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Two odd side notes about this LP. One, Andrew Lloyd Weber is accused of ripping off some of the music from "Echoes" for "Phantom of the Opera." Roger Waters never took him to court, but let's just say Weber never got a Christmas card from Pink Floyd. Secondly, I just recently read on Wikipedia that "Echoes" allegedly synchronizes perfectly with the star-gate sequence of 2001:A Space Odyssey (my favorite movie of all-time, hands down). This is another coincidence I am sure, much as the DSOTM/Wizard of Oz synchronization is, but there are some tantalizing facts that make the story more appealing. Kubrick wanted Floyd to score 2001, but it never came together. Actually, Floyd didn't see the need to be involved with scoring a film and passed. Which is weird because they did "More," but that is another story. Kubrick, a fan of Floyd, even has one of their albums up-front and center in the infamous record store scene in A Clockwork Orange. So was this a conscientious synchronization (laughable, considering the somewhat Herculean task it would have been back in those days, before home video and such), or just another statistical anomaly? Three, "Echoes" was once referred to alternately as "Son of Nothing" and "Return of the Son of Nothing," which bring to mind a pair of soul-crushing songs by Electric Wizard (zealots of Floyd-infused stoom) named "Son of Nothing" and "Return to the Son of Nothing." Coincidence? Homage? Rippage?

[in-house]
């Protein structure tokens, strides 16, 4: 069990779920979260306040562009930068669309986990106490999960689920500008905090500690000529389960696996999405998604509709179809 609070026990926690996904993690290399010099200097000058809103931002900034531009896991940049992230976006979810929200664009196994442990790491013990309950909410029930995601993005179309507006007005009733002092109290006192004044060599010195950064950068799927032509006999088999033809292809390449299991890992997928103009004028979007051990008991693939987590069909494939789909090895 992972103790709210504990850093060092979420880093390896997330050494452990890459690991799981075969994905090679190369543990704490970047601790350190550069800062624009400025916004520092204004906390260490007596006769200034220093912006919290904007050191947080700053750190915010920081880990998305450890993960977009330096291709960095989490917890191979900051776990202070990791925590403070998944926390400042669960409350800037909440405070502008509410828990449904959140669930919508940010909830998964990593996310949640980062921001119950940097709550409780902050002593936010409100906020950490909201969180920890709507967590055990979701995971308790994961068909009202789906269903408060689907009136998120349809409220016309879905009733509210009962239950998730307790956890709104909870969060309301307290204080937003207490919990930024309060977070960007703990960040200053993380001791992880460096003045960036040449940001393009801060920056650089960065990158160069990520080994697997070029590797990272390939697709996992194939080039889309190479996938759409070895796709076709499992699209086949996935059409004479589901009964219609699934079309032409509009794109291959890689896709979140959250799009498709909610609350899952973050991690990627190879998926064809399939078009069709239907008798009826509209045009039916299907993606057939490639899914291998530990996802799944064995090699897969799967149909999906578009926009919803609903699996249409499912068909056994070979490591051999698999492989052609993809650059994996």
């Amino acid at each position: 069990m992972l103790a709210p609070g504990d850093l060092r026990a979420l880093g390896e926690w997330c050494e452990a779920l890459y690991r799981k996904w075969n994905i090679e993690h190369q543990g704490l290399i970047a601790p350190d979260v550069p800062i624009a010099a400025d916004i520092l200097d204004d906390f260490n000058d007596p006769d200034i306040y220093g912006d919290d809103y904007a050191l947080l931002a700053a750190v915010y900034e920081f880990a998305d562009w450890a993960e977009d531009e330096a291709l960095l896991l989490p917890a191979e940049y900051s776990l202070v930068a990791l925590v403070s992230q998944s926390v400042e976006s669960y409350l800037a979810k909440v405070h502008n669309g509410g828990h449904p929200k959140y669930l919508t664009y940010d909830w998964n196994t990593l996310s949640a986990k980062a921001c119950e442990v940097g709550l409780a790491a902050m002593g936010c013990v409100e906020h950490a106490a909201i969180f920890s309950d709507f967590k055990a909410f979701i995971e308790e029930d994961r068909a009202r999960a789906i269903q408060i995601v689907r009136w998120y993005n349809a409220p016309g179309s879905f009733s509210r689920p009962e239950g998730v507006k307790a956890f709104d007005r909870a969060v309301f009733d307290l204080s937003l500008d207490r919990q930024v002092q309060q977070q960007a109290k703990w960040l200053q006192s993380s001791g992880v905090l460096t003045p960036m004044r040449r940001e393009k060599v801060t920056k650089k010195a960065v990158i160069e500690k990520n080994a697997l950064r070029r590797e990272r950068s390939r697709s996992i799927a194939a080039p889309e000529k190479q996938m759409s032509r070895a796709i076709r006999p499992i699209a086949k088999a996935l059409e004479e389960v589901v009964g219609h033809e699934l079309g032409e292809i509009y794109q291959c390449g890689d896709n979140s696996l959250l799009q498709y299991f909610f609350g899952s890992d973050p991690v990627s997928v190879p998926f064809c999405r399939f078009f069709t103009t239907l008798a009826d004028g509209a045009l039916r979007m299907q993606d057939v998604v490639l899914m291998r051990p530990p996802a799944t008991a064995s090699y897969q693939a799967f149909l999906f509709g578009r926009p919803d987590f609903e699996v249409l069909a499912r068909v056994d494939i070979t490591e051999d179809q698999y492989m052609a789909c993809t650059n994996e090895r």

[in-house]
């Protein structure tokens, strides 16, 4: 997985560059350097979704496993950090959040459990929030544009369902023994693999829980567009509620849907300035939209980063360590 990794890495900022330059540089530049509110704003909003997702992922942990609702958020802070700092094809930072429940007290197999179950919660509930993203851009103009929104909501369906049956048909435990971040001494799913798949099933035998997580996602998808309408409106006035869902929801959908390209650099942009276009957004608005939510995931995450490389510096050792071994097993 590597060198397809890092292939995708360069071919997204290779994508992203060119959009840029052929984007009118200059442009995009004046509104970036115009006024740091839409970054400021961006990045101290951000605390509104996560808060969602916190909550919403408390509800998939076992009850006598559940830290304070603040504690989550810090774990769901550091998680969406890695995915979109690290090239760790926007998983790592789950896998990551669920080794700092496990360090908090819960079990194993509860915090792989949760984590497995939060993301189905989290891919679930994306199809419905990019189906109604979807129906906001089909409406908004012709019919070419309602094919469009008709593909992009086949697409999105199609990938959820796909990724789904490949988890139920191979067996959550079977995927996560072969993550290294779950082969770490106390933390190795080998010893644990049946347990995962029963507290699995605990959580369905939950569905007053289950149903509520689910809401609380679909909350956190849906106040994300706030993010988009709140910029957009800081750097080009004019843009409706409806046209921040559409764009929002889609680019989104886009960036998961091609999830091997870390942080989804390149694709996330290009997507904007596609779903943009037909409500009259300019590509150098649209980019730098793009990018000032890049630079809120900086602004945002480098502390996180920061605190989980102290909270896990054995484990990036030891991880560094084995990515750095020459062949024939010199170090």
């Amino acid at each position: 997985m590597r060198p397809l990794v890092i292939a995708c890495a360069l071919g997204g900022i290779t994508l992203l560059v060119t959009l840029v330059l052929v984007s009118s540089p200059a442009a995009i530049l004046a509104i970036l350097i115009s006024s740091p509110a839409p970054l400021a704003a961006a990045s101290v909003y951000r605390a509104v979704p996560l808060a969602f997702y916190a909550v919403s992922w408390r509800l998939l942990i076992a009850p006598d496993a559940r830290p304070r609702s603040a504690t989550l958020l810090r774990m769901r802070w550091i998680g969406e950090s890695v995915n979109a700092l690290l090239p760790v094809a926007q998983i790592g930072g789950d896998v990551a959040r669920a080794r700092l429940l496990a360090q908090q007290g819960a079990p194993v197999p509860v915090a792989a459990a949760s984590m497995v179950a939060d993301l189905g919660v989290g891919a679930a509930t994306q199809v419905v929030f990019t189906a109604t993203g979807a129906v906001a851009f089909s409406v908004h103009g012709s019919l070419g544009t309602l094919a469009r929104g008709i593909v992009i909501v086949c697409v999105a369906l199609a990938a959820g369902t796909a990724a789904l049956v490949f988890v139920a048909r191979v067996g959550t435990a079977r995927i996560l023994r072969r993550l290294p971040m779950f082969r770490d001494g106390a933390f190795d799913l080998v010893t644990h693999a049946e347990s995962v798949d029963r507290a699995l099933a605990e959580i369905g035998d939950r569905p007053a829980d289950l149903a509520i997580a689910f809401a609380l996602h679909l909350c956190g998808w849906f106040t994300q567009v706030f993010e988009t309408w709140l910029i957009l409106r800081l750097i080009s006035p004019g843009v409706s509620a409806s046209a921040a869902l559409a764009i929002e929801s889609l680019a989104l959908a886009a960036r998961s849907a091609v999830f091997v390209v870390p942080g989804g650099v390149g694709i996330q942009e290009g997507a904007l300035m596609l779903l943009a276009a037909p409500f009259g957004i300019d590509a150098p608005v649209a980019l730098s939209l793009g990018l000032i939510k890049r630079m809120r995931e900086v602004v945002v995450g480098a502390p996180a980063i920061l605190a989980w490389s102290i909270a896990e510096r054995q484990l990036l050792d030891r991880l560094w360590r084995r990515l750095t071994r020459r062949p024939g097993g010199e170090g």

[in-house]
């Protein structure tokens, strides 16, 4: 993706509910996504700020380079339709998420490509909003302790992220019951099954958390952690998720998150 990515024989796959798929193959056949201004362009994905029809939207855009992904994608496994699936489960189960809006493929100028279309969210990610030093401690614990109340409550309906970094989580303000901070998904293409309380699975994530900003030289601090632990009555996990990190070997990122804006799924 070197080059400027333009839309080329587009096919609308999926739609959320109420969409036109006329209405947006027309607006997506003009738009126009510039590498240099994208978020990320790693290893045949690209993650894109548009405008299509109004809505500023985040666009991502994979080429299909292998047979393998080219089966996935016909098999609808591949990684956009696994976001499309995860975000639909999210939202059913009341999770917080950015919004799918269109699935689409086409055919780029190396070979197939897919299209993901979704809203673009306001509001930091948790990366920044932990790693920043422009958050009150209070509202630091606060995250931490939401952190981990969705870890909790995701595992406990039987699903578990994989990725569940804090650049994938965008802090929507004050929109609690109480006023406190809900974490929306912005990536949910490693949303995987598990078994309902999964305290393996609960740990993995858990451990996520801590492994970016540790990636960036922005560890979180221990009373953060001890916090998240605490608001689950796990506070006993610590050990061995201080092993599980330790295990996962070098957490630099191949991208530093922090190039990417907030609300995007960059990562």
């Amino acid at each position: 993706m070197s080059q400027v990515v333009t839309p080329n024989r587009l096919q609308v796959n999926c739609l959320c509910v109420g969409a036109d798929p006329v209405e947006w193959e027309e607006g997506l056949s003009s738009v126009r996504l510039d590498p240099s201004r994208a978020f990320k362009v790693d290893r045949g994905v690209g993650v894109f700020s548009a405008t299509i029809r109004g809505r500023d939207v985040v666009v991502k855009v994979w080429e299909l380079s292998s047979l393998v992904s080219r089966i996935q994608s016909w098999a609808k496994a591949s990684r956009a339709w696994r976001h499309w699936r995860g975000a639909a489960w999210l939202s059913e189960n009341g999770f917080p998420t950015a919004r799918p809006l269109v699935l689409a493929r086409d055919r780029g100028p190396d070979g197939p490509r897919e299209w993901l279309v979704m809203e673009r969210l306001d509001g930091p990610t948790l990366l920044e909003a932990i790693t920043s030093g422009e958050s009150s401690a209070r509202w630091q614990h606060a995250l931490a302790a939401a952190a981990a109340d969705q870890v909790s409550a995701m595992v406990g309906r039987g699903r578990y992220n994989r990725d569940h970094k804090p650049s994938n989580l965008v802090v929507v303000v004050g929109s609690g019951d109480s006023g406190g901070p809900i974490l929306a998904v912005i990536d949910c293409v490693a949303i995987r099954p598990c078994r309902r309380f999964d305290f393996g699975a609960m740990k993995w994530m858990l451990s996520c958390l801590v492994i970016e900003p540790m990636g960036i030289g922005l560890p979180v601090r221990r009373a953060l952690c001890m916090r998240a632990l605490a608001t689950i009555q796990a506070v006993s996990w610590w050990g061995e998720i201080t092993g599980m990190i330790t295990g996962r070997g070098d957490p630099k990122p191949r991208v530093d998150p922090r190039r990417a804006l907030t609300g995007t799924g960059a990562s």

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What effect can music have on a person? Well, pre-9-11 Republicans were convinced that music motivated every level of sinful action, including the cause of mass murder. The truth is that music is an amplifier of emotions already dormant in you. If you are a hateful person, music emboldens that hate. And if you are perpetually in love, as some of us are, it "enbiggens" (thanks Springfield) that emotion. For me, "Meddle" is catharsis. Both "Fearless" and "Echoes" speak to me, and there was a 3 week period recently that all I listened to was "Meddle." Literally. I must have listened to the album 30 times. There is a line that sort of speaks where my soul is stoically mute, and I will share it then sign off. If you get it, you get me.
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"Cloudless, everyday you fall upon my waking eyes... Inviting and inciting me to rise. And through the window in the wall come streaming in, on sunlight wings. A million bright ambassadors of morning; and no one sings me lullabies, and no one makes me close my eyes, so I throw the windows wide and call to you across the sky..."
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Horns up!

3 comments:

On with the blather said...

Meddle is probably my favorite Pink Floyd album. That or Obscured by Clouds. On Meddle they explore several musical styles that flow seamlessly into each other. One minuet it's a slow soft ballad and the next it's a rocking r&b. Gotta love it.

stephen said...

Go you. The Wall is lame, lame, lame (IMHO).

Anonymous said...

Echoes is great, but WYWH ant DSOTM are the best Floyd albums as a whole. Just about the whole first side of Meddle could be thrown away.